Thursday, January 08, 2015

Sovereign, Vol. 1 by Roberson & Maybury

Comics haven't done a lot of epic fantasy in the past. Swords and sorcery, sure. Contemporary or urban fantasy, definitely. But those both fit easily into the usual monthly-comics paradigm: episodic stories about characters who don't change much and have the same sort of adventures over and over again. Epic fantasy, on the other hand, is about a journey: it starts one place, goes through others, and comes out at a definite ending.

(I've often written here about how the comic-shop world hates and fears endings, and so generally the creators that aim at that market avoid them at all costs. Epic fantasy requires a big, definitive ending -- though it can be delayed almost indefinitely -- so it hasn't been a good fit for that comics model so far.)

But an honest-to-as-many-gods-as-are-in-your-pantheon epic fantasy in comics form started last year, and the first collection hit stores only a few weeks ago. Sovereign, Vol. 1 includes the first five issues of the Image comics series, written by Chris Roberson and drawn by Paul Maybury. And it's clearly part of a longer, single story that will play out over however many issues it takes and then have the inevitable epic fantasy Big Ending -- which is a wonderful thing to see a major comics company embrace.

Roberson has written a lot of things over the past decade or so -- comics, novels, short stories -- but they've tended to be on the science-fictional side of the genre, with spaceships rather than dragons, and he's delighted in playing with histories, either alternate or secret. Sovereign, though, is a new creation of fantasy, an entire secondary world -- with the usual echoes of societies from our own world, of course. And he pulls the reader into that world through his characters, showing it to us as they experience it, leaving the explanatory text features for the end of the book. (Sovereign doesn't seem to have a map, which is the only thing I missed.)

This is modern multi-viewpoint fantasy -- the publisher compares it to George R.R. Martin, though Roberson isn't that brutal to his characters yet -- with an initial focus on three people: Wren, one of the now-reclusive religious order of the Luminari, traveling down from their mountain stronghold as the youngest member of a small team; Janramir, one of the three sons and potential heirs of the dying Tamurid emperor Sanran Rhan, heading home to the capital after spending most of his time hunting and riding for the past few years; and Pol Ravenstone, a scholar from the foreign Queen Zarabet, attached to the retinue of the new envoy to the emperor's court. (A fourth viewpoint character appears late in this book as well, who I expect will become more important later on.)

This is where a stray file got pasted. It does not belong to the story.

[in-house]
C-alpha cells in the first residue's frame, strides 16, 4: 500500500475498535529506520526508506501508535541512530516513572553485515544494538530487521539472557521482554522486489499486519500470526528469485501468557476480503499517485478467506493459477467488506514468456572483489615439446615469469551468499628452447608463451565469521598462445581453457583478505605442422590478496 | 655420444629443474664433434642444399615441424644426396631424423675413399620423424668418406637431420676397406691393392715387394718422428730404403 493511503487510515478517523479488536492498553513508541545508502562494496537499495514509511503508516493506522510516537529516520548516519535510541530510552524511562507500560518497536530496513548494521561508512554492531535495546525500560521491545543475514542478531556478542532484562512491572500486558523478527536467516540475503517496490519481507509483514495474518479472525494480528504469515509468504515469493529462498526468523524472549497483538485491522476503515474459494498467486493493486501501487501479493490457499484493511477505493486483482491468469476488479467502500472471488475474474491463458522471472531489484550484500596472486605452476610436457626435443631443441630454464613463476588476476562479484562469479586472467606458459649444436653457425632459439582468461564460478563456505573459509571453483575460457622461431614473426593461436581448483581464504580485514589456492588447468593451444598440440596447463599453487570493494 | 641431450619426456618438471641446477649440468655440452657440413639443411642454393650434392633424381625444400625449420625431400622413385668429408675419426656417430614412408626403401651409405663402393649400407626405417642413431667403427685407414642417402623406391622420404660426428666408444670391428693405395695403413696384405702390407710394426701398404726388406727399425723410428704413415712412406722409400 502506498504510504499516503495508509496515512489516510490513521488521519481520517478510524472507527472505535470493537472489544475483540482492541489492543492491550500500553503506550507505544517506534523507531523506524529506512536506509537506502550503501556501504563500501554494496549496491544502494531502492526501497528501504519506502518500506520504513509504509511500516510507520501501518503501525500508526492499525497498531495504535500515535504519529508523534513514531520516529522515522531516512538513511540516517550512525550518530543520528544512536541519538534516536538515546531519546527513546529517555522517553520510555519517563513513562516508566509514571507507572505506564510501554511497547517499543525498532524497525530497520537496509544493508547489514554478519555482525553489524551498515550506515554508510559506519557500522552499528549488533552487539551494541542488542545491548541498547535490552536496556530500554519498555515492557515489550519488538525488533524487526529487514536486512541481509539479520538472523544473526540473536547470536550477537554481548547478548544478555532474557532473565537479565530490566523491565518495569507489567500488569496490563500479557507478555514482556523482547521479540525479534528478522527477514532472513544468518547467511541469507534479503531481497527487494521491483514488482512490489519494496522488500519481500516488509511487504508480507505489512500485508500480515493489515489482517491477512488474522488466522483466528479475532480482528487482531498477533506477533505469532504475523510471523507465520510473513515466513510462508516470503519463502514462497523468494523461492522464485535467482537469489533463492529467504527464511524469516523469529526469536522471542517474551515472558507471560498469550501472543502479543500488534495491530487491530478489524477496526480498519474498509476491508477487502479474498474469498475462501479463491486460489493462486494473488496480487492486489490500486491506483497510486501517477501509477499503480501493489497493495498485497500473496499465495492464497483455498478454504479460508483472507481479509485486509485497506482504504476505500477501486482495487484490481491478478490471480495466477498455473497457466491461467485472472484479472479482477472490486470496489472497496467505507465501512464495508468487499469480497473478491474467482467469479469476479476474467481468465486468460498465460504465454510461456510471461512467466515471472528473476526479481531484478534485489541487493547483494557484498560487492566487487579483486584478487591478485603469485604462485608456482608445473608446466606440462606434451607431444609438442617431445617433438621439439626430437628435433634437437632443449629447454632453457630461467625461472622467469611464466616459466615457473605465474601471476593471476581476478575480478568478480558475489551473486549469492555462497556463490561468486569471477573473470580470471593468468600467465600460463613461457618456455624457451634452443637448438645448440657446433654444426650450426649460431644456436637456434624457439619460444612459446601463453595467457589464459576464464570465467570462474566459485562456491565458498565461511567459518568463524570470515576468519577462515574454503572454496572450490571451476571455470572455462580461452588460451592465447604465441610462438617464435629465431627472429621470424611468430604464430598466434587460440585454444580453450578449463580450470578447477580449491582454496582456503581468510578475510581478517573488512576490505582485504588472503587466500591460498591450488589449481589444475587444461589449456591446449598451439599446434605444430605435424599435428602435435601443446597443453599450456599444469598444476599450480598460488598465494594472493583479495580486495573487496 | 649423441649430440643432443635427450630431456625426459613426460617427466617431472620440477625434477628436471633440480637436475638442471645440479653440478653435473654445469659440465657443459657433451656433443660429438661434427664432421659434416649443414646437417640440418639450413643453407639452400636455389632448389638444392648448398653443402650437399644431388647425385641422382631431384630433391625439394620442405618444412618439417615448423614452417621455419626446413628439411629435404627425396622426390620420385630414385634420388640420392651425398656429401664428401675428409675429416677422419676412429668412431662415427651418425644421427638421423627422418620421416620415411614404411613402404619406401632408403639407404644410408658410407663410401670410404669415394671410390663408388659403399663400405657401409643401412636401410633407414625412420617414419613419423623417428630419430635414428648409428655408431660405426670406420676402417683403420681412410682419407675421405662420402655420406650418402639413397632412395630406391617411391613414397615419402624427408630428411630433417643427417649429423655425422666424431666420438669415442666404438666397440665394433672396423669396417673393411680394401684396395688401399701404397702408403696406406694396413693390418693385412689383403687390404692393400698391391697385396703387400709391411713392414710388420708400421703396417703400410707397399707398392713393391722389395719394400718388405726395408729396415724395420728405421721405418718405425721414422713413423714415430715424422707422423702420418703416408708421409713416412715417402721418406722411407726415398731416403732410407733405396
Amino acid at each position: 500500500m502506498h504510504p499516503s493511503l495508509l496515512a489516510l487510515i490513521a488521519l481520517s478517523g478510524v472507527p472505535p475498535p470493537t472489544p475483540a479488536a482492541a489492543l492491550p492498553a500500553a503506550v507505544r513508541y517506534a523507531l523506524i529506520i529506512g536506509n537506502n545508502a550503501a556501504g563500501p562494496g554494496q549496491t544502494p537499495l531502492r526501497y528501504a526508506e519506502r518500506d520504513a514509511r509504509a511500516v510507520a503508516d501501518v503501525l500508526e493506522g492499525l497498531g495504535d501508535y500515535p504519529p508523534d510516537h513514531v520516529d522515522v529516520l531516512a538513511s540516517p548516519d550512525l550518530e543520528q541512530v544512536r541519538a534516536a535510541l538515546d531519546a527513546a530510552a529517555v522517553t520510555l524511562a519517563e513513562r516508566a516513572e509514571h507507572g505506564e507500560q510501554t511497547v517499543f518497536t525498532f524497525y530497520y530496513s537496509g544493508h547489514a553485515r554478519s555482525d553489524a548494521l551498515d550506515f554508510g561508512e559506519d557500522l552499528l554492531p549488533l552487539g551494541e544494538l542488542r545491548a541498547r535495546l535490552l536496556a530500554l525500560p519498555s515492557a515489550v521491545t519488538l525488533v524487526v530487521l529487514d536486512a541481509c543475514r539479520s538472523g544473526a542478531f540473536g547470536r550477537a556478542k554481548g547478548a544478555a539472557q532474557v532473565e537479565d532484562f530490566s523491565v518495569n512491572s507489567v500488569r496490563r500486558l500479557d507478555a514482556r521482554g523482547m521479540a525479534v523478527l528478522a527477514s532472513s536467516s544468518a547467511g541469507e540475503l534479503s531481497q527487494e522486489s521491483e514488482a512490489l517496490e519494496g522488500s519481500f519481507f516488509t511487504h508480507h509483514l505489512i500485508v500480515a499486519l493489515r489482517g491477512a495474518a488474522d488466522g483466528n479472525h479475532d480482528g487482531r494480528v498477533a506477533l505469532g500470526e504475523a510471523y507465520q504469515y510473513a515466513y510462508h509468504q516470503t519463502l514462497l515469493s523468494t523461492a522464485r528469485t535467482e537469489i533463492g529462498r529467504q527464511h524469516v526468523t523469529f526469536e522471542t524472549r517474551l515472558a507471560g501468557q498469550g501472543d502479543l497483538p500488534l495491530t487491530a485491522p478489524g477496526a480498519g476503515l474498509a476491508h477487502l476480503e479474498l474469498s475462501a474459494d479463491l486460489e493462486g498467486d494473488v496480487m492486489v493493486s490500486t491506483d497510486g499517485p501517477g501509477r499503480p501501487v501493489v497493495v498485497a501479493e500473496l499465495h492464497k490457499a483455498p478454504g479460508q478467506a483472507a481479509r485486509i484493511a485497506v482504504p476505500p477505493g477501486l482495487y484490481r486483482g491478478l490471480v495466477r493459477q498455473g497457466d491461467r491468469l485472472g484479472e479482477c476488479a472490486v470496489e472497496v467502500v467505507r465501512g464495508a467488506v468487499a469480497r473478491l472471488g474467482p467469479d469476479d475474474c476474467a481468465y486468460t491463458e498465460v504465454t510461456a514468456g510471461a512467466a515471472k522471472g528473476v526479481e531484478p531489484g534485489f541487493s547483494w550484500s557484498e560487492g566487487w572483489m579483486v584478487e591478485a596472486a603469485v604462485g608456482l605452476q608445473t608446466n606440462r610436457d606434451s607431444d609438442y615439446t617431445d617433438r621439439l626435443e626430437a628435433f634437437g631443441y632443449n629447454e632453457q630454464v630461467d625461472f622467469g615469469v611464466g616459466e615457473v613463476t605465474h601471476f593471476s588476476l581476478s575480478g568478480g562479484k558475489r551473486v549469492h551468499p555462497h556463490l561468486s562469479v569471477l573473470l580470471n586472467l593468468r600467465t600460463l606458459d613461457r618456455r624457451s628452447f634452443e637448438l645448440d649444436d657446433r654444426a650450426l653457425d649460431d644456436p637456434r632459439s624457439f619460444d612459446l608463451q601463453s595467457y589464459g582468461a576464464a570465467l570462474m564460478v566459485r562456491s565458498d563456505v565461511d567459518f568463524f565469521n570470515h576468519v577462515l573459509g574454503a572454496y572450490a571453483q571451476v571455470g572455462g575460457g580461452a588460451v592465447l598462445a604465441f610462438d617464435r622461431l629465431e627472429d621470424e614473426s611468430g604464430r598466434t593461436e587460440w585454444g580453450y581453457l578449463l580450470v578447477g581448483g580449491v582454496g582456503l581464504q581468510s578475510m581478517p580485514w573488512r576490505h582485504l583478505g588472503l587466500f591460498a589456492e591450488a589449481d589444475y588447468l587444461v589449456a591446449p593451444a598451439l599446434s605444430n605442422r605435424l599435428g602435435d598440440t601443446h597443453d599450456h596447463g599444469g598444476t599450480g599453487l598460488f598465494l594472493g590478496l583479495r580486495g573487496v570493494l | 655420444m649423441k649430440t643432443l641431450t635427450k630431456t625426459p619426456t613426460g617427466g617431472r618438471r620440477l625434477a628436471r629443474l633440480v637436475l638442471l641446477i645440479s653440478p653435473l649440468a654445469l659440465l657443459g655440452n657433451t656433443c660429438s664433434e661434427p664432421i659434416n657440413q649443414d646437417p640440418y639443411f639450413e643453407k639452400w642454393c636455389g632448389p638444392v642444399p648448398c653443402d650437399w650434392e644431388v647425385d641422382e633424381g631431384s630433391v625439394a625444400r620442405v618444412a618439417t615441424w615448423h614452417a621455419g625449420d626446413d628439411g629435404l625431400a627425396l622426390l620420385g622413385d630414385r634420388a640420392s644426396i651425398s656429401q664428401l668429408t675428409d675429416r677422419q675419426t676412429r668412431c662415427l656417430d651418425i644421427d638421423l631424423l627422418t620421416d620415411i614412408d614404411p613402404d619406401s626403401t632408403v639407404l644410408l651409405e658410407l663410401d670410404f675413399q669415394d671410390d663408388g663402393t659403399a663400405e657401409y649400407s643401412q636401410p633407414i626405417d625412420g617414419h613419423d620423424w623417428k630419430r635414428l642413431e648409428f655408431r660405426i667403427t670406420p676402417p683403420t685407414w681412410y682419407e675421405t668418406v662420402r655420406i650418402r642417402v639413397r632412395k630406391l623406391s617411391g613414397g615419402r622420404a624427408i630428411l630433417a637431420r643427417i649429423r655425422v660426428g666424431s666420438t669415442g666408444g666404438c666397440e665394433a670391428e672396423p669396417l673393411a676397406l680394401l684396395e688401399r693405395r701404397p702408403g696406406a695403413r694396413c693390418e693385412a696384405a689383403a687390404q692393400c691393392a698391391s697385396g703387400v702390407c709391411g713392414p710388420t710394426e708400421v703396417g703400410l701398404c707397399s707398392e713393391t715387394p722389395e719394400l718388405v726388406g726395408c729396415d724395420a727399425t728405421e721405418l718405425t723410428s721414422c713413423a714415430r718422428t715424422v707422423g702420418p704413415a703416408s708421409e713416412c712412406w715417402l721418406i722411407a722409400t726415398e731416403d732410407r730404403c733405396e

This is epic fantasy, so there must be an epic problem: this world is at the end of an age, coming into a Convergence with the four otherworldly spheres that each power one kind of magic. The age just ending was one of minimal magic, so many of the old rules and abilities -- like the proper care of the dead, so that daemons from between worlds don't take their bodies and rise in attack -- are completely forgotten or derided as superstition. The Luminari envoys are in the capital city to tell the Tamurids about the Convergence, and it is progressing more quickly than even they expected.

So: magic is returning, the dead are rising, three brothers are fighting for an empty throne, and four varieties of magic will also battle for supremacy before the Convergence is over. That won't all be resolved for a while -- I'd expect that things will get worse, and more complicated, for at least twenty issues before there's even a potential solution -- but these are interesting characters and we've barely been introduced to them. I'm particularly impressed by Roberson's pacing: he's writing this like a novel, introducing characters and traits and elements of his world bit by bit and trusting his readers to pick them all up and put them together. I expect we'll learn a lot more, and focus on more of the secondary characters, as Sovereign goes along.

Maybury's art is strong as well, with a Paul Pope-ish darkness and grit particularly in the action scenes and at night. He draws great, distinctive faces as well -- this book is full of big noses and grizzled chins, which works well for this world.

Sovereign is still in its early stages here, still laying out its ground rules and setting up its dilemmas. But it's compelling and full of interesting, distinctive story hooks, and I hope to see it run to a real ending sometime in fifty or a hundred issues.

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